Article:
Then the hngjish milkman who
comes on toot, with a modern yoke
on hi shoulders, ahd swinging at
ea h side a brass bound tin pall, in
wi.kh Is a queer If ttlo measuring
di..pir. Who could wish to have
milk delivered In glass bottles with
a paper sealed top. when ho can have
It measured out at his door Into his
omi Jug In this qunlntly curious
fa Hlon? What do microbes amount
to ompared with the Joy of the med
iaeval! Hlghi'vt HoM.-innint In World.
What Is probably the highest res
taurant In the world-has been opened
n the Elsmeer station of the .lung
frun railway in Switzerland, says the
"Sphere." It Is situated 10.000 feet
hbove sen level, close to the summit
of the mountain
The food Is not cooked by means
of ordinary fuel, but by electricity
generated by the I.titschlne water
fall, deep down In the valley below
Tho cooking Is done on the principle
of the so-called "Papinlan dlgestpr."
as owing to the rarefaction of the
air at that great altitude, water bolls
much more quickly, and would evap
orate before cooking the food.
With an expenditure of thirty kil
owatts of electrical energy It is pos
sible to prepare a five-course dinner
for a party of one hundred persons
In h very short time. The guests are
accommodated In a large hall hewn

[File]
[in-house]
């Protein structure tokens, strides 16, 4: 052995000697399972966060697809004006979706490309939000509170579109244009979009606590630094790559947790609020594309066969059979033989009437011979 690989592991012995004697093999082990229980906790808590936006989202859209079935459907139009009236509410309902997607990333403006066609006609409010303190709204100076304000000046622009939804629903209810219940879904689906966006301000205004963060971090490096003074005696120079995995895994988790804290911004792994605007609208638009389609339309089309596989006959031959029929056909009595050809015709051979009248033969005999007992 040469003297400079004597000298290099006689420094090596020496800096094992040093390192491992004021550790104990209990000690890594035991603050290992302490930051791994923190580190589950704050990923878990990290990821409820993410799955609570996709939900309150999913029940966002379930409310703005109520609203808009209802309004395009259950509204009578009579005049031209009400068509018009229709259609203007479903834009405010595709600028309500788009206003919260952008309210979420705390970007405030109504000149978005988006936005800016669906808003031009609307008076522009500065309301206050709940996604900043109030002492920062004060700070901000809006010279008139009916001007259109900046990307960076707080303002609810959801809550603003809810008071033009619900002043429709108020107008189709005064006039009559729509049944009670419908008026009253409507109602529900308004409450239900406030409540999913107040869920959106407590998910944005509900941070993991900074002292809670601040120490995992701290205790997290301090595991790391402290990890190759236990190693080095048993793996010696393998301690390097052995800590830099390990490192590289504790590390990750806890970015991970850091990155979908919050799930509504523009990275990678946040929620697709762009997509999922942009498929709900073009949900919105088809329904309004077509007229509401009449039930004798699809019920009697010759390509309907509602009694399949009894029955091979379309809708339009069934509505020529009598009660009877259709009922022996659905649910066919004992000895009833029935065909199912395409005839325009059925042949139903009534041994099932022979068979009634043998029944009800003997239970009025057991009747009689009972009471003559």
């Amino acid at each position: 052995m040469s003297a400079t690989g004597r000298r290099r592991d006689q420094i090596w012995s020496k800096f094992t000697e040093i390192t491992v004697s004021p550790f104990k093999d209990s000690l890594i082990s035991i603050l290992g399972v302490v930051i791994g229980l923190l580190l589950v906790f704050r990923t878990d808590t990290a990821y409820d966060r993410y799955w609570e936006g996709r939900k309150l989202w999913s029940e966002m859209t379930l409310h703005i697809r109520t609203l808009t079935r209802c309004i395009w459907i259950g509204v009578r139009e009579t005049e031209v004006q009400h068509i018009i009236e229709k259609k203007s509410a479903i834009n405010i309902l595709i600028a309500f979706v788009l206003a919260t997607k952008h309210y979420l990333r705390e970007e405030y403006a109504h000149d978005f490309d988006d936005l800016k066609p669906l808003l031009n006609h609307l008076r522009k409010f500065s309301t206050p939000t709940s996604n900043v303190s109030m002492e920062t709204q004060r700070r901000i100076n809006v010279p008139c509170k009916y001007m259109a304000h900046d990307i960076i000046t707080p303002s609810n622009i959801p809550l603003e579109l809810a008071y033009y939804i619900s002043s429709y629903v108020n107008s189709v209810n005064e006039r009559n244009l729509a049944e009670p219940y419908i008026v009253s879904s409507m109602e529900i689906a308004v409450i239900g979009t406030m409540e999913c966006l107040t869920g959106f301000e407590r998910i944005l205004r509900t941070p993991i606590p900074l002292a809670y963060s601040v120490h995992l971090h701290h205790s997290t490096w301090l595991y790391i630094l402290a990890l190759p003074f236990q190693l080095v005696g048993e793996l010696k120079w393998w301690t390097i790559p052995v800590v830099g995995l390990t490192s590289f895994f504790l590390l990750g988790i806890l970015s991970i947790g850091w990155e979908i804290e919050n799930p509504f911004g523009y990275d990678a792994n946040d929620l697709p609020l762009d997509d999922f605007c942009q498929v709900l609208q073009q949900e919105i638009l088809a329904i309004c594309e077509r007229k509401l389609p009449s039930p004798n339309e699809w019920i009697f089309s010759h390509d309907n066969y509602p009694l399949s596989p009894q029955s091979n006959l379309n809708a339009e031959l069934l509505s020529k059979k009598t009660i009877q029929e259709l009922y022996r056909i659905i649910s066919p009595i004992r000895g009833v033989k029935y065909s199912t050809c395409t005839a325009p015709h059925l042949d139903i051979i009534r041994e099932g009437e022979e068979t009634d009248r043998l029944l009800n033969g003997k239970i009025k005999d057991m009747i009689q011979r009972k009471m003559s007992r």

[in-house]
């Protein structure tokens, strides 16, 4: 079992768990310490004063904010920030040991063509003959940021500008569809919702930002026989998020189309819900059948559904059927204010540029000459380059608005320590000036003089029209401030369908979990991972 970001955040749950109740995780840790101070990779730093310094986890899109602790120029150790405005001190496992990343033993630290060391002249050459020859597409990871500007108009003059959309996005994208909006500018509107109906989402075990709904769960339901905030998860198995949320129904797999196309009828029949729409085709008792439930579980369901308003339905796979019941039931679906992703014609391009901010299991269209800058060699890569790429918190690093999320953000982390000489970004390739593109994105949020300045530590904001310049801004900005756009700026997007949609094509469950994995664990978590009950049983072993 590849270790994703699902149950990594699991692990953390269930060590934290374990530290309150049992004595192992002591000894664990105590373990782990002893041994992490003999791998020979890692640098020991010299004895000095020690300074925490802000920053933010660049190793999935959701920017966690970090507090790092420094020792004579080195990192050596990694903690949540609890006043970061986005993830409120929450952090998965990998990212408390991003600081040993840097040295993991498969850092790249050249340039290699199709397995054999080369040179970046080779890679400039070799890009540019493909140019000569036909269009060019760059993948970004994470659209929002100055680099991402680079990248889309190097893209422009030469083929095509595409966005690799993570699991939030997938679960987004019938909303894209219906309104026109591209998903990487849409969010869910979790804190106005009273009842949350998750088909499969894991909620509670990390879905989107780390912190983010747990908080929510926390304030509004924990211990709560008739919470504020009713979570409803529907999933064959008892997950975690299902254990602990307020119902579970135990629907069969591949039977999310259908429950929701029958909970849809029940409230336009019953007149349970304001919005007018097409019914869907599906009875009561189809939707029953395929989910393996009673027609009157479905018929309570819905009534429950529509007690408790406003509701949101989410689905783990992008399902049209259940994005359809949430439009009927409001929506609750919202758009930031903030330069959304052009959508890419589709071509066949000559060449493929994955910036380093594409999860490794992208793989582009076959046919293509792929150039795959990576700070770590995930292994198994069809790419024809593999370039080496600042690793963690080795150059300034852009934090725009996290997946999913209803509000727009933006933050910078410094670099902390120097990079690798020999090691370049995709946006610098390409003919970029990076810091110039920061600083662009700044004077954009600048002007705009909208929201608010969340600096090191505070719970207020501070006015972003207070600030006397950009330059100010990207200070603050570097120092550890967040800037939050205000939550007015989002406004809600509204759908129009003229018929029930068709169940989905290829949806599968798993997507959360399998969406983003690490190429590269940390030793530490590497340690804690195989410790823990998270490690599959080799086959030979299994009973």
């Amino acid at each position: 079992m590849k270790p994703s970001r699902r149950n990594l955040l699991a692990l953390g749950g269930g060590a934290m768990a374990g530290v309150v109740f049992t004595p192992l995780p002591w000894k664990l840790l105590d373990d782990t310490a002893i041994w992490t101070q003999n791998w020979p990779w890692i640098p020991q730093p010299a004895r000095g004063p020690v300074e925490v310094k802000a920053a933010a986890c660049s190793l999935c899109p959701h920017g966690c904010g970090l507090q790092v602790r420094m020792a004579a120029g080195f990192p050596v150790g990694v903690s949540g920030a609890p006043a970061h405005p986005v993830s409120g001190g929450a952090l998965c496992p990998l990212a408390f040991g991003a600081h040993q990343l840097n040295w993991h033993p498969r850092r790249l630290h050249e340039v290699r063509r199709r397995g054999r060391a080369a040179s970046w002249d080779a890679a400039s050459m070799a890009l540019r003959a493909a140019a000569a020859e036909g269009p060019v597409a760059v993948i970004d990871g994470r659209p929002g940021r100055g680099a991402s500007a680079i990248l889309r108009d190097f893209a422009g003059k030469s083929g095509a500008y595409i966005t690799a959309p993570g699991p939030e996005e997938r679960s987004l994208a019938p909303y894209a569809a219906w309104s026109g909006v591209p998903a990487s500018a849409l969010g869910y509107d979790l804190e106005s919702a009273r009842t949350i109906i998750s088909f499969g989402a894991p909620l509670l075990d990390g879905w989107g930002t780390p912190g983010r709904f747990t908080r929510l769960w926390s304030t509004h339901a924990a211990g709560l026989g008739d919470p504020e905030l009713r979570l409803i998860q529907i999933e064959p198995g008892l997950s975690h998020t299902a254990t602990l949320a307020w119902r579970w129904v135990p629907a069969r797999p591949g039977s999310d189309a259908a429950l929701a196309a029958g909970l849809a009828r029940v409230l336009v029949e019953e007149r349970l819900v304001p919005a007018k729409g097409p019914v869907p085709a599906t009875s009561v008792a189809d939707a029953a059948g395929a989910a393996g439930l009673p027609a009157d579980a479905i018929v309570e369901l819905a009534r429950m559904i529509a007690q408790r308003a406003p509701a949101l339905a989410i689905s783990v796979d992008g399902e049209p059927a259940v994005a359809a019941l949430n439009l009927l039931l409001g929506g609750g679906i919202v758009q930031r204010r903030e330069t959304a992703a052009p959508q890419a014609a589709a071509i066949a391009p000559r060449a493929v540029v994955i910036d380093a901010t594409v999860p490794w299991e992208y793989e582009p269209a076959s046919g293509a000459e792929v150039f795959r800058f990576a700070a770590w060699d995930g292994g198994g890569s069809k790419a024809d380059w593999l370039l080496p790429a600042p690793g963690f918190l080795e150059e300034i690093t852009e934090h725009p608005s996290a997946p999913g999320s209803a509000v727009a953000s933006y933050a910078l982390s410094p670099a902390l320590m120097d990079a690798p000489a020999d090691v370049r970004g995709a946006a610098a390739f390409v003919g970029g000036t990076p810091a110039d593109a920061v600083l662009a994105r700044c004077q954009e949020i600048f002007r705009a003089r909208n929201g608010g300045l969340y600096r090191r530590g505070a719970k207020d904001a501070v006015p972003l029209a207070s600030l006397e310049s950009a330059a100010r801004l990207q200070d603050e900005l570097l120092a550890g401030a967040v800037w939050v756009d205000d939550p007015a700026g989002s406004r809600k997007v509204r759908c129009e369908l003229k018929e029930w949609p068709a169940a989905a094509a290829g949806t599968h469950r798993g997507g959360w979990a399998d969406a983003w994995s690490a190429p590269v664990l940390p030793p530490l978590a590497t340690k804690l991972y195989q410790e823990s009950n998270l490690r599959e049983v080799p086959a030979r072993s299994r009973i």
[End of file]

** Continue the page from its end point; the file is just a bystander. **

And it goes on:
out of the solid rock and heated by
electricity. The view from the huge
windows comprises mountain scen
ery which for grandeur lias perhaps
no eqyal in tho world.
Hefore the Day of Matches.
Sixty years ago the use of flint
and steel to produce a fire was not
wholly unknown. The Inte William
E. Stone, of Peoria. 111., lived at
Beaver, Pa. His father one warm
August night was striken with ap
oplexy. The fire was out in tho
kitchen hearth and his mother in her
distress, unable to find tho tinder
box, was obliged to send his brother
Marsh two miles and a half to a
neighbor. She gave him a handful
of tow, which ho put In his pocket.
Arousing a neighbor with some diffi
culty, she gave hlra a live coal, which
he wrapped In the tow. and putting
It back In tils pocket, ran home.
When ho arrived there he swung tho
tow around his head, thus fanned
the coal and produced ii IVniu which
lighted a candle In the meantime
relief had been so lo.ig coming that
the fathor was past all surgery.